Friday, March 28, 2014

Book-A-Day 2014 #86: Recess Pieces by Bob Fingerman

It's annoying to be trucking along, writing a review every day and knocking the books down with ease, and then suddenly realizing you have only one dull thing to say about today's choice. It's enough to make a man doubt his own powers, I tell you.

Anyway, Bob Fingerman uses an art style in his 2006 graphic novel Recess Pieces -- a slightly chibi-fied version of his regular style, which is already very fleshy and full of big eyes and faces -- that resembles nothing so much as the progeny of Mad artist Jack Davis and Margaret Keane. It's definitely creepy, which is a plus for a zombie story, but I'm not convinced it's the right kind of creepy.

Yes, that was it. Not impressive, is it? But I'll soldier on in the absence of inspiration. (Which is a pretty good description of life, most of the time.)

Recess Pieces was one of the earlier splatterings of the current zombie wave; it's the story of a plucky band of kids at Ben Turpin School and what happens to them when an early-morning biology experiment goes horribly awry. (Accounts of zombie attacks have to include the phrase "horribly awry;" it's a rule.) Luckily, it turns out that the zombification process only affects those who have gone through puberty, so our cherubic-faced fifth-graders are safe...from that one, minor problem.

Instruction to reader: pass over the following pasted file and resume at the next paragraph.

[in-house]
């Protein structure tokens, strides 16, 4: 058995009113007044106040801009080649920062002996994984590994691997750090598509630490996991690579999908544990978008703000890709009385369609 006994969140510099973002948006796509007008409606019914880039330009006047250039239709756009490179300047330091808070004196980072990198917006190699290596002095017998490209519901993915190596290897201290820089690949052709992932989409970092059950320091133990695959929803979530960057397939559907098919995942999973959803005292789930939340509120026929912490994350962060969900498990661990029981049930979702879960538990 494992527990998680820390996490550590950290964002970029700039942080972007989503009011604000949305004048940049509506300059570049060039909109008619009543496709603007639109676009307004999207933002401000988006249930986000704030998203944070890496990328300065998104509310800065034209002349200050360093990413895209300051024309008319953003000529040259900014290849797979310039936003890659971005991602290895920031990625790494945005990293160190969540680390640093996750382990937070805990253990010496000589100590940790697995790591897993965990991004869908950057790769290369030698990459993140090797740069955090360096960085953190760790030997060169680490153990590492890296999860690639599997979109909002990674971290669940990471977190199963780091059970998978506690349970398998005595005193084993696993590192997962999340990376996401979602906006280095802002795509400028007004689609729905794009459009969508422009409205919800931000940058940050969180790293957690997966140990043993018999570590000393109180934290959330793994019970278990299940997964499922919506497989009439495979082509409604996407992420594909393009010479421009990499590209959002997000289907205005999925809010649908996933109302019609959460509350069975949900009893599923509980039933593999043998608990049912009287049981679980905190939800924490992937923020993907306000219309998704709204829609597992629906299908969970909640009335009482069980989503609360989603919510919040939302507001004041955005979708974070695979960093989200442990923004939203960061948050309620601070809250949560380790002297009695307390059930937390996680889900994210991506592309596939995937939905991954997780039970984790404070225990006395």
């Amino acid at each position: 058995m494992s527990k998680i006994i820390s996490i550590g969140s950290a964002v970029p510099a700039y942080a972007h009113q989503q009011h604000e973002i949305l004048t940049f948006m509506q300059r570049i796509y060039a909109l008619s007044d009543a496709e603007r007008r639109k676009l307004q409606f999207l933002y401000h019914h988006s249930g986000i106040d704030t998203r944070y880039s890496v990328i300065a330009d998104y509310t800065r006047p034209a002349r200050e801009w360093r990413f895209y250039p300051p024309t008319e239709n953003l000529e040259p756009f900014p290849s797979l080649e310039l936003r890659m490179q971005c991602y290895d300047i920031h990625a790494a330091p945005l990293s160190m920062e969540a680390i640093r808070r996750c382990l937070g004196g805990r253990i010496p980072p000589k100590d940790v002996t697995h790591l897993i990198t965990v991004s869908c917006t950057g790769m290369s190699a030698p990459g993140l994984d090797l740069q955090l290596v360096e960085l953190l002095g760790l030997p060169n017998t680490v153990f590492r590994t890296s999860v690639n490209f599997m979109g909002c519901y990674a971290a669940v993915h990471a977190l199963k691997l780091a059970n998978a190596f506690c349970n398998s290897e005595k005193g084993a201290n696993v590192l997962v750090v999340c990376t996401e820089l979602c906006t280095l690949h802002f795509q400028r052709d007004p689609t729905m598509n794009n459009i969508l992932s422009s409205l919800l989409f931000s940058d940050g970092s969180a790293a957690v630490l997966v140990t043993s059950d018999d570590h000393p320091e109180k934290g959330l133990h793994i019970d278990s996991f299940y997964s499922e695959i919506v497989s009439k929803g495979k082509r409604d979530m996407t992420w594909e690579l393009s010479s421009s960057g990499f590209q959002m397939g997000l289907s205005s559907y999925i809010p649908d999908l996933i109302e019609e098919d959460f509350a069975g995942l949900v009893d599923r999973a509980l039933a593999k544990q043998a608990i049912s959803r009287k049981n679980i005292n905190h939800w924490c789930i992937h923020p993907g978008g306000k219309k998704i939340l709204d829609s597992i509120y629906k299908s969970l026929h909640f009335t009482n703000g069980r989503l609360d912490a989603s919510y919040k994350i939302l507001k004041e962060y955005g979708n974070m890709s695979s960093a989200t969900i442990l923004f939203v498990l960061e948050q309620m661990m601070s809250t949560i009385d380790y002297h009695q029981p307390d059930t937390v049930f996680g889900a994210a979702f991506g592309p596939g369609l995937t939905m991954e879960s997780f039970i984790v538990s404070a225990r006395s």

Fingerman takes a while to get into the actual zombie apocalypse; he has a large cast to introduce first and a lot of complication to set up, so Recess Pieces gets through most of this one very eventful school day before the blood and brains start flowing. But there's plenty of action once the zombies arrive, and Fingerman has a dark humor throughout, even before the flesh-chewing begins.

Recess Pieces takes a silly idea and does it semi-straight -- full of jokes, but with real zombie gross-outs, too -- which I think will appeal to zombie fans. His art style is also well-suited to decaying, bulbous, bloody, or otherwise unpleasant kinds of flesh.

I came to this book because I'm still hoping Fingerman does something as impressive as the original run of Minimum Wage -- the stories collected originally in Beg the Question -- and this isn't that, certainly. But it's a zombie story that pushes all of the right buttons: gore, yucks, plucky heroes, unusual fighting implements, escaping danger, and the comeuppance of schoolyard bullies.

Book-A-Day 2014 Introduction and Index

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